THE BLOG
07/28/2015 12:28 pm ET Updated Jul 28, 2016

Homeless Families Win Class Action Lawsuit

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On Tuesday, July 21, 2015, D.C. Superior Court Judge Robert Okun issued a final order in favor of DC homeless families in the class action Melvern Reid v. District of Columbia. The class action was filed in the winter of 2013-2014 in response to the Gray Administration's placement of homeless families in recreation centers, which the families alleged, and the court agreed, put them at risk of serious harm and violated their rights to be placed in apartment-style or private room shelters under the Homeless Services Reform Act.

Judge Okun issued a permanent injunction that requires DC to place all eligible homeless families in apartment-style shelter when the temperature falls below freezing. If no apartment-style shelter is available, DC must place families in private rooms, which are defined in the order. This court order will be displayed at the centralized intake center for homeless families (the Virginia Williams Family Resource Center). Lawyers for homeless families must be allowed into the intake center while families are there to monitor DC's compliance and advise families about their legal rights. Finally, DC is required to give written notice "as far in advance as possible" if it is in danger of violating the court order.

This decision is a resounding victory for homeless families based not just on esoteric interpretations of law, but on a common understanding of basic human rights that must be protected for all DC residents, no matter their income. As Judge Easterly wrote in the D.C. Court of Appeals' opinion upholding the preliminary injunction, "For almost as long as it has had a statutory obligation to provide shelter to the homeless, the District has been prohibited from placing homeless families in congregate shelters. This prohibition, dating back to 1988, is premised on an understanding that families have special needs that are best served by affording them apartment-style shelter--i.e., housing units with cooking facilities, bathroom facilities, and sleeping quarters--"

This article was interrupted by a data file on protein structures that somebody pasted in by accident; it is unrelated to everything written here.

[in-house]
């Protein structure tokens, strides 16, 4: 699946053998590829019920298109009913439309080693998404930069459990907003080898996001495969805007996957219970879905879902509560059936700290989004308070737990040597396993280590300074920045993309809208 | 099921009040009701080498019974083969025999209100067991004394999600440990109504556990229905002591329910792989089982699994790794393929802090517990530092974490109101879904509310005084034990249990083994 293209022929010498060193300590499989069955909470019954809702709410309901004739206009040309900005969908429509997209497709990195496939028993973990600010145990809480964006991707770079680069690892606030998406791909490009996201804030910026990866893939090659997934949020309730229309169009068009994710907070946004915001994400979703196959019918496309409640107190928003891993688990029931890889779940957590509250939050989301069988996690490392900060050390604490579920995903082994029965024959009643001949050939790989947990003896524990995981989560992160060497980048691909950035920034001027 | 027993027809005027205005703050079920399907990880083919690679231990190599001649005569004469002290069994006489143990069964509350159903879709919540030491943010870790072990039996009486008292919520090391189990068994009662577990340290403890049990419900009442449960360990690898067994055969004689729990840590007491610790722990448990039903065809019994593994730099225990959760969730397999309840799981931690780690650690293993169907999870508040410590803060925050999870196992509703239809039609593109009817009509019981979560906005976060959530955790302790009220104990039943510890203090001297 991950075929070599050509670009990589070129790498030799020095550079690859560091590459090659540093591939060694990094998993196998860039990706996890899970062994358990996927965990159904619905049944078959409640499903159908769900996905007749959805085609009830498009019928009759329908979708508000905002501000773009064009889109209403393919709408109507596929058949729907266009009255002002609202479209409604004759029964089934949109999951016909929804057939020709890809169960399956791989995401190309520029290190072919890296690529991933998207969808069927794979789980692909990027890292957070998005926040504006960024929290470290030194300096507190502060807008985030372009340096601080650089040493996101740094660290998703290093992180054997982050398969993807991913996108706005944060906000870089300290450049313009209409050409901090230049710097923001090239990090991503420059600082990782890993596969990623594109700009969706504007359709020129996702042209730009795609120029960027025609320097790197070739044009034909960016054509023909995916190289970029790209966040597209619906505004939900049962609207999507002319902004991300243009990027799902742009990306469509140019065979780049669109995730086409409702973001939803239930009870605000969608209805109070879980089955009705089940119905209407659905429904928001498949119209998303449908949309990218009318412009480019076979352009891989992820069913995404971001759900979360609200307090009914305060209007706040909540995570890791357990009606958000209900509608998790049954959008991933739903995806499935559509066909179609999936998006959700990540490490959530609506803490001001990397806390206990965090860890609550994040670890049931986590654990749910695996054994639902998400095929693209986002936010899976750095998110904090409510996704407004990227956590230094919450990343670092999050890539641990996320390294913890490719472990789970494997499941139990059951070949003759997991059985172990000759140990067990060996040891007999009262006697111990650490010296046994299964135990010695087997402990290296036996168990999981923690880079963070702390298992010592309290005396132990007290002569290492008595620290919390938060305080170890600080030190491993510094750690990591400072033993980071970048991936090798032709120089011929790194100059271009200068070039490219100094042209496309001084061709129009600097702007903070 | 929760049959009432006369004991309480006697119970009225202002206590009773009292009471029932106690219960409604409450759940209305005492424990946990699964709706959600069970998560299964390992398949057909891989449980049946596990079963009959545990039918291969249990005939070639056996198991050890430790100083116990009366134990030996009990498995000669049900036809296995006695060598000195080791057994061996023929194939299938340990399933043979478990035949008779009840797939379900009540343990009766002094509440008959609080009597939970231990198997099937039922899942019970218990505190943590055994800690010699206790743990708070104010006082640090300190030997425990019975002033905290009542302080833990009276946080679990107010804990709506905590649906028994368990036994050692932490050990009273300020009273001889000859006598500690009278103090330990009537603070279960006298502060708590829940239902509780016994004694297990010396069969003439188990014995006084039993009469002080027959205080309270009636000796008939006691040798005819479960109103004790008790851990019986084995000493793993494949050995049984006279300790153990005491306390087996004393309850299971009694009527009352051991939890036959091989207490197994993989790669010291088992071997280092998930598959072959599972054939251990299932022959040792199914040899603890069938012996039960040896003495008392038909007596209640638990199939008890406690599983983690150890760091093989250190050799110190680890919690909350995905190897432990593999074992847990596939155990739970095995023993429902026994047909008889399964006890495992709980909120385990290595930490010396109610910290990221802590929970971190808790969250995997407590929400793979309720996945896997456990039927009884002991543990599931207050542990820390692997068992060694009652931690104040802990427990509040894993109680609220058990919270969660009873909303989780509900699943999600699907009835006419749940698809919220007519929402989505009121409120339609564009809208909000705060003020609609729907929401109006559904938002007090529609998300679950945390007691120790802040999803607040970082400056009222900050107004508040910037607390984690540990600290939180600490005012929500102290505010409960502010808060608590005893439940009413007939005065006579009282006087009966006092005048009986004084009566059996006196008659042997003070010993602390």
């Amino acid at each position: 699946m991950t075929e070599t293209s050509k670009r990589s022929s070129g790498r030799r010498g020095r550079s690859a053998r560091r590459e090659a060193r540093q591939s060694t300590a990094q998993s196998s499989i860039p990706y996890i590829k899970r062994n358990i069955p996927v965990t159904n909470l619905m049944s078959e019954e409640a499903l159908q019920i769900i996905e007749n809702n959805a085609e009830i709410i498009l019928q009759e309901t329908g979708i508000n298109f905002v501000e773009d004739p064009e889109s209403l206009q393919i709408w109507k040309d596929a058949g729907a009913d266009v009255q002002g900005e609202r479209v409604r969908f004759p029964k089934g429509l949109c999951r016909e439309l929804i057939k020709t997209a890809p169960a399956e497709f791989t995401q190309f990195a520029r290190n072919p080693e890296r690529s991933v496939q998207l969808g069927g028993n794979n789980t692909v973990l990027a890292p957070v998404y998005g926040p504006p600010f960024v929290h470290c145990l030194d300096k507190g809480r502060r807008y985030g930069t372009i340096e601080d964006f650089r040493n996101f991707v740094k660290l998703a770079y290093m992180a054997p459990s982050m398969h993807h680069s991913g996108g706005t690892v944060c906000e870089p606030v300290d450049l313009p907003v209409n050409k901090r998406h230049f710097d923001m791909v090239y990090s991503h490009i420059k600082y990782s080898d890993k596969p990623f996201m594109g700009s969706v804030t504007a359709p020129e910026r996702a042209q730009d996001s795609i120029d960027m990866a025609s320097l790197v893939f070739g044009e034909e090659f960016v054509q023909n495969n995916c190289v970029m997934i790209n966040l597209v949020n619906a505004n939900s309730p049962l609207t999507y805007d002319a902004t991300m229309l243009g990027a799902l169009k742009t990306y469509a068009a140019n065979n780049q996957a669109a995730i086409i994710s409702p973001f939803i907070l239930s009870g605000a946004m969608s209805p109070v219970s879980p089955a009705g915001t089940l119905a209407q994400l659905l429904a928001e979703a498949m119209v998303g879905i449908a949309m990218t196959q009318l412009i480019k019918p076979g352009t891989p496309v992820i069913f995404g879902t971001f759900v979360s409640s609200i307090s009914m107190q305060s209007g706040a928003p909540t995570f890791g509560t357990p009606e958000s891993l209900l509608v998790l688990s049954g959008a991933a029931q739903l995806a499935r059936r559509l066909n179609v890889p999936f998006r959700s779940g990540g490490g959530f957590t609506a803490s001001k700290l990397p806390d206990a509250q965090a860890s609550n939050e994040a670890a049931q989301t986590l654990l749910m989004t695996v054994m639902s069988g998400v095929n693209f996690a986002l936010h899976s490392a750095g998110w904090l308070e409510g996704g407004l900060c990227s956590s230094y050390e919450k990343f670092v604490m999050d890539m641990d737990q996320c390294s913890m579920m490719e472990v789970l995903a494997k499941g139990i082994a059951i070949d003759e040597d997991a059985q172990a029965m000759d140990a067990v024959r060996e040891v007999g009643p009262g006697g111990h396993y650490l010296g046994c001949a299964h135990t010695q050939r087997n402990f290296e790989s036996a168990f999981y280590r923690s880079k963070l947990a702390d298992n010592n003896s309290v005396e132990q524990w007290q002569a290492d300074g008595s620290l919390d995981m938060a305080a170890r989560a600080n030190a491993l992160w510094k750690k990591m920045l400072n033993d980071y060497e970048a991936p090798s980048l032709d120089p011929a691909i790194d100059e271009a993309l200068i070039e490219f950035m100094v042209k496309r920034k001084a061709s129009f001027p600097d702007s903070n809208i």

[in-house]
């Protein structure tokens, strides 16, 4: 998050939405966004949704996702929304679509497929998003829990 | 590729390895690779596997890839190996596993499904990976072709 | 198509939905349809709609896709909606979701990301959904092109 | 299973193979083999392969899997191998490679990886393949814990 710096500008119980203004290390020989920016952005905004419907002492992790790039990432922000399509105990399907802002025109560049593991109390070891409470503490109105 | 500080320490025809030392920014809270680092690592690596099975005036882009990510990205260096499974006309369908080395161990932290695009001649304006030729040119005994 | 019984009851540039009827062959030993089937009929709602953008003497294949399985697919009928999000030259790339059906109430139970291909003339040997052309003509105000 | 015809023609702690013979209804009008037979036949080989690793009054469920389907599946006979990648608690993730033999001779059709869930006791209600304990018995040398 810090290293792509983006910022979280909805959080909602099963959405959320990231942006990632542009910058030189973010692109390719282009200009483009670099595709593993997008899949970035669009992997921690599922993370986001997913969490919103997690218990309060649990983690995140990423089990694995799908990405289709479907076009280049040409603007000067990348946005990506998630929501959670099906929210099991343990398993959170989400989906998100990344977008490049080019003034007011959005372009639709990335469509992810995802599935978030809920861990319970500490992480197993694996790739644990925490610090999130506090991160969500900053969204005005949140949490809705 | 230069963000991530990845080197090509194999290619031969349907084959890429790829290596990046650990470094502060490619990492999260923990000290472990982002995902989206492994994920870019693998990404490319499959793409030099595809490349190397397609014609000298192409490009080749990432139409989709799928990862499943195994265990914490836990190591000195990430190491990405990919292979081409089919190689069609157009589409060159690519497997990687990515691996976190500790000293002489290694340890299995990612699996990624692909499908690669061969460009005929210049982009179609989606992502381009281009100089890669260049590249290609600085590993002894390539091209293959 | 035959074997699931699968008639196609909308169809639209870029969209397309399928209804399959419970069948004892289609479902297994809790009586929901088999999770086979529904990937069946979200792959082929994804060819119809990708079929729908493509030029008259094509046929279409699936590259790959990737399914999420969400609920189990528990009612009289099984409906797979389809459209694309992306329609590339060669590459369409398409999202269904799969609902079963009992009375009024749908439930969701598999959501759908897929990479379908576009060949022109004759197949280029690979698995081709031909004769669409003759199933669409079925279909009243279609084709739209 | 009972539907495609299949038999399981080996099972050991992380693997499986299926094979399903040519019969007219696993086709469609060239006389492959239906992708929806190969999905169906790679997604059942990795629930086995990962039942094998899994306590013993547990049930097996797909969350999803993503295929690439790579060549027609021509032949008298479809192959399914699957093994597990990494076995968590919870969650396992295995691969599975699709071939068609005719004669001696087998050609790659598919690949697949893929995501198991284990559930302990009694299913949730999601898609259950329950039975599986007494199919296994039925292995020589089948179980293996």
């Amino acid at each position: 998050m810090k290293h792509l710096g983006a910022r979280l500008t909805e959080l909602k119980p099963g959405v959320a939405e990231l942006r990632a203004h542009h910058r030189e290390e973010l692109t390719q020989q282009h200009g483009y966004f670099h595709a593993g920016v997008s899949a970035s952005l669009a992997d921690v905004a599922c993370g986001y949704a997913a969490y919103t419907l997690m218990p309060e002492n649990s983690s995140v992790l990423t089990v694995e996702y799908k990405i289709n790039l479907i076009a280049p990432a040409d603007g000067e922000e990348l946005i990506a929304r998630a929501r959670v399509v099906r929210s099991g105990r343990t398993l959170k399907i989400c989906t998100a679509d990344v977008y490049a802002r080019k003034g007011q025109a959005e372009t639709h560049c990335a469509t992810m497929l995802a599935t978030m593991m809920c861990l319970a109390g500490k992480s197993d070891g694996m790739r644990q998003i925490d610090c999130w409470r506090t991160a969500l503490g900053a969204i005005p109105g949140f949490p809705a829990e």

This is a victory built upon the courage of homeless families and the extraordinary legal advocacy by pro bono counsel.

Melvern Reid, the person whose name appears on this case, is a remarkable woman who should be applauded for her capable representation of this class of homeless families. She testified eloquently about the long-lasting and harmful effect that staying in the recreation centers had on her grandson. Her plea--"For all of the children like my grandson who will need shelter, please make sure they have a stable and private place to sleep at night."--was heard.

We are equally indebted to the amazing legal team at Hogan Lovells, whose attorneys and support staff stood outside in freezing temperatures to talk to families, stayed up all night preparing briefs and pleadings, and spent two years litigating this case to the best of their very high level ability--winning every motion and appeal along the way.

Last but not least, we must recognize the fierceness of the homeless families' community and political allies who stood with them every step along the way--from the strong coalition of national and local advocates and legal experts who supported their appeal, to the DC Council members and staff who legislatively repudiated their treatment, to Mayor Bowser and her current homeless services team who have reclaimed a humane approach to ending family homelessness.

We are grateful to be moving forward with these partners to assure that every resident of the District of Columbia has a safe and appropriate place to call home.